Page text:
This curious little beetle is found abundantly in the neighbourhood of decaying fungi, throughout the year, being most plentiful in the autumn and early winter. Its larva is a small cylindrical grub, with the head and legs so minute that they are scarcely perceptible, causing it to closely resemble the maggots of many dipterous insects, occurring in similar localities. It is generally found in the large yellow fungi, so abundant in wet situations during the late autumn and winter months. It forms numerous galleries through the plant in all directions, and owing to the large amount of moisture which is usually present, these galleries are often filled with water, so that the insect maybe said to be sub-aquatic in its habits. I have not yet detected the pupa of this species, although the discovery of a large quantity of both larvæ and perfect insects is of everyday occurrence with the entomologist in winter.
Dryocora Howittii (Plate I., fig. 6, 6a larva).
This quaint-looking little insect occurs occasionally in damp matai logs, when in an advanced state of decay. The larva (Fig. 6a) is very flat and thin, possessing the usual thoracic legs, which, however, are rather short. The last segment of the abdomen is furnished with an anal proleg and a pair of small setiform appendages. Its mode of progression is very peculiar, resembling that of the Geometer larvæ among the Lepidoptera.
The thoracic legs are first brought to the ground, and the rest of the body is then drawn up in an arched position close behind them. The anal proleg then supports the insect while the anterior segments are thrust out, and the others follow as before. This method is only employed on smooth surfaces, the larva crawling along elsewhere in the usual manner.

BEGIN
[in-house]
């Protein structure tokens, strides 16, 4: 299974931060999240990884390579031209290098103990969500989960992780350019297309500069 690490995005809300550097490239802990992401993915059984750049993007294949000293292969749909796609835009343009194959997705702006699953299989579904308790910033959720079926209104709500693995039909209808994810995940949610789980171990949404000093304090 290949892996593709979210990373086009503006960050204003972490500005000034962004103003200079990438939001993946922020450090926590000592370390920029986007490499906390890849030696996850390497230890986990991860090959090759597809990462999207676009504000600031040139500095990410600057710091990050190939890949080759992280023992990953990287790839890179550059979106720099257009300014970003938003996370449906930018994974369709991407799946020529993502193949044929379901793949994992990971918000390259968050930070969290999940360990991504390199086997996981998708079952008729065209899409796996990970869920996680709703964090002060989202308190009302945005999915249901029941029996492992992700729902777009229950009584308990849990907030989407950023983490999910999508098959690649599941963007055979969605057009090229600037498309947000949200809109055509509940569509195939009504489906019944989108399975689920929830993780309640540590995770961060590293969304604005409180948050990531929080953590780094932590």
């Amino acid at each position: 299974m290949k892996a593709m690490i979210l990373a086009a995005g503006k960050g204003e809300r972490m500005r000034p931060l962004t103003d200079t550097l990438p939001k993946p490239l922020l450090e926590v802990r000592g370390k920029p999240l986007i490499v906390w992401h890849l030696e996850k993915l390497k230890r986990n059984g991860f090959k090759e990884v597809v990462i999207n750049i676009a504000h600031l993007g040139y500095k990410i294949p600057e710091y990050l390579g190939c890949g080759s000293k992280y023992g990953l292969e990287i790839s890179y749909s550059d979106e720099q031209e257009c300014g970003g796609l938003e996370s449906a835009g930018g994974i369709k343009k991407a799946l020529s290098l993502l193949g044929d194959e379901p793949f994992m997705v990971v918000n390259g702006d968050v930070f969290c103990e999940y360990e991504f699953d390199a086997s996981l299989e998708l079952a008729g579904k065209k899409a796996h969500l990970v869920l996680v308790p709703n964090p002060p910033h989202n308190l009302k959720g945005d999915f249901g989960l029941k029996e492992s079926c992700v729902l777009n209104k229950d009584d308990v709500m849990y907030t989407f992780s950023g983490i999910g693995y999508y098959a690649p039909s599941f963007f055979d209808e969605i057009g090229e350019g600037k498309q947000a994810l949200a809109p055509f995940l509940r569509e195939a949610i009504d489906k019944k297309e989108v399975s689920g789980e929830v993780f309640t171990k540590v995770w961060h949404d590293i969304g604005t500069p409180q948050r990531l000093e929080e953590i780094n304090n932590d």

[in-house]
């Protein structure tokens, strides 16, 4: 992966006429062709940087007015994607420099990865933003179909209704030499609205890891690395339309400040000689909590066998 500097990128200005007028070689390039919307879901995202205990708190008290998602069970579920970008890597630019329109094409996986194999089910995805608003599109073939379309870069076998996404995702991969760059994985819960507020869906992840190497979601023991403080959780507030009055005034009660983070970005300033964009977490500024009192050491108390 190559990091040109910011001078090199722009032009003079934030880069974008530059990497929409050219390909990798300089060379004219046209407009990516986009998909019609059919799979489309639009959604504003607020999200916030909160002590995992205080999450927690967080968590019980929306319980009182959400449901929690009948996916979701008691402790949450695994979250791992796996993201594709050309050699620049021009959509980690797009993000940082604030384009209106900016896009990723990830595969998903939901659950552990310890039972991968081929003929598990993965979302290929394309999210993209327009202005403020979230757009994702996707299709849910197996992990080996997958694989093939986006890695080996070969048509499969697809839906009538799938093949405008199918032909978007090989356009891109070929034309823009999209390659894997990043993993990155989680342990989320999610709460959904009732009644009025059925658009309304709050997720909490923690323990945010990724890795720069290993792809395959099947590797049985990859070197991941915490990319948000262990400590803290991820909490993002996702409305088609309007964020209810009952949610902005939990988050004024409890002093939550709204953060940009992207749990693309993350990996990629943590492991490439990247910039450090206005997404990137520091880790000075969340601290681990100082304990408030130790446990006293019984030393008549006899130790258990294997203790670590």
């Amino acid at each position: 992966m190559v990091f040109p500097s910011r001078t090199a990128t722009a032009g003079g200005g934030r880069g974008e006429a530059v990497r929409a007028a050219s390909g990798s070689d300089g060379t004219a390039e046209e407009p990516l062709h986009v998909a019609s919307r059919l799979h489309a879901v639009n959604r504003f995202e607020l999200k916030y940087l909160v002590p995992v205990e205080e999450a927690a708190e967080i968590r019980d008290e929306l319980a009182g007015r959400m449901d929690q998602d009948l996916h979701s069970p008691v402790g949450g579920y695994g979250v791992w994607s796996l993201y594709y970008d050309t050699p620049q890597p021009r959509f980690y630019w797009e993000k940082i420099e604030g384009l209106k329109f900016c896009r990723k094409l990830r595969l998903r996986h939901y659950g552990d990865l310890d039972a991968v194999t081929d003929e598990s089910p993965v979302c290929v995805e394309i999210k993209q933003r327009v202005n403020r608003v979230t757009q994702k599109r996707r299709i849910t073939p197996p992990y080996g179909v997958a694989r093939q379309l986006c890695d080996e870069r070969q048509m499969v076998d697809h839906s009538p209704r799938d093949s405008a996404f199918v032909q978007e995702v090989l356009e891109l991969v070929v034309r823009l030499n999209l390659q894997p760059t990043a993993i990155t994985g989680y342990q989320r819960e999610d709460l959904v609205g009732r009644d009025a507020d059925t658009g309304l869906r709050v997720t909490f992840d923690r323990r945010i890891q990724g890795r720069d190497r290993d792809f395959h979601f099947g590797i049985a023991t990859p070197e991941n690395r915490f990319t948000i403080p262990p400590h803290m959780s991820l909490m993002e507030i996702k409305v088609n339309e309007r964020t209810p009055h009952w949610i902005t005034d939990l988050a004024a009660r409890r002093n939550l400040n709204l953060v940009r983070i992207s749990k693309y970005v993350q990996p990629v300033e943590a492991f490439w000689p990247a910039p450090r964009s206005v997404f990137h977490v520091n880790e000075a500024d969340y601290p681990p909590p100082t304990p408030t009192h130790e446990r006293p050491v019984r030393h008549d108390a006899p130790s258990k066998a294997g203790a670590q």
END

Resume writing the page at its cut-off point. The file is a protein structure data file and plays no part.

The perfect beetle is a very sluggish insect, and difficult to find owing to its colour, which closely resembles that of the wood in which it lives.
Chætosoma scaritides (Plate I., fig. 2).
This insect may be at once recognized by its peculiar shape, no other New Zealand beetle resembling it in this respect. Although tolerably common and generally distributed, it is very seldom seen abroad, spending almost the whole of its life concealed in the burrows of various wood-boring weevils. Its larva, which feeds on the grubsof these insects, is of a pinkish colour, very fat and sluggish; the head and three anterior segments are strong and horny, the legs being rather short. It undergoes its transformation into the pupa within the weevil burrows, when the limbs of the perfect insect can be seen folded down the breast, the wings and elytra being much smaller than in the beetle. Specimens in all stages of existence may be readily procured by splitting up old perforated logs which have been long tenanted by weevils.
Staphylinus oculatus (Plate I., fig. 5).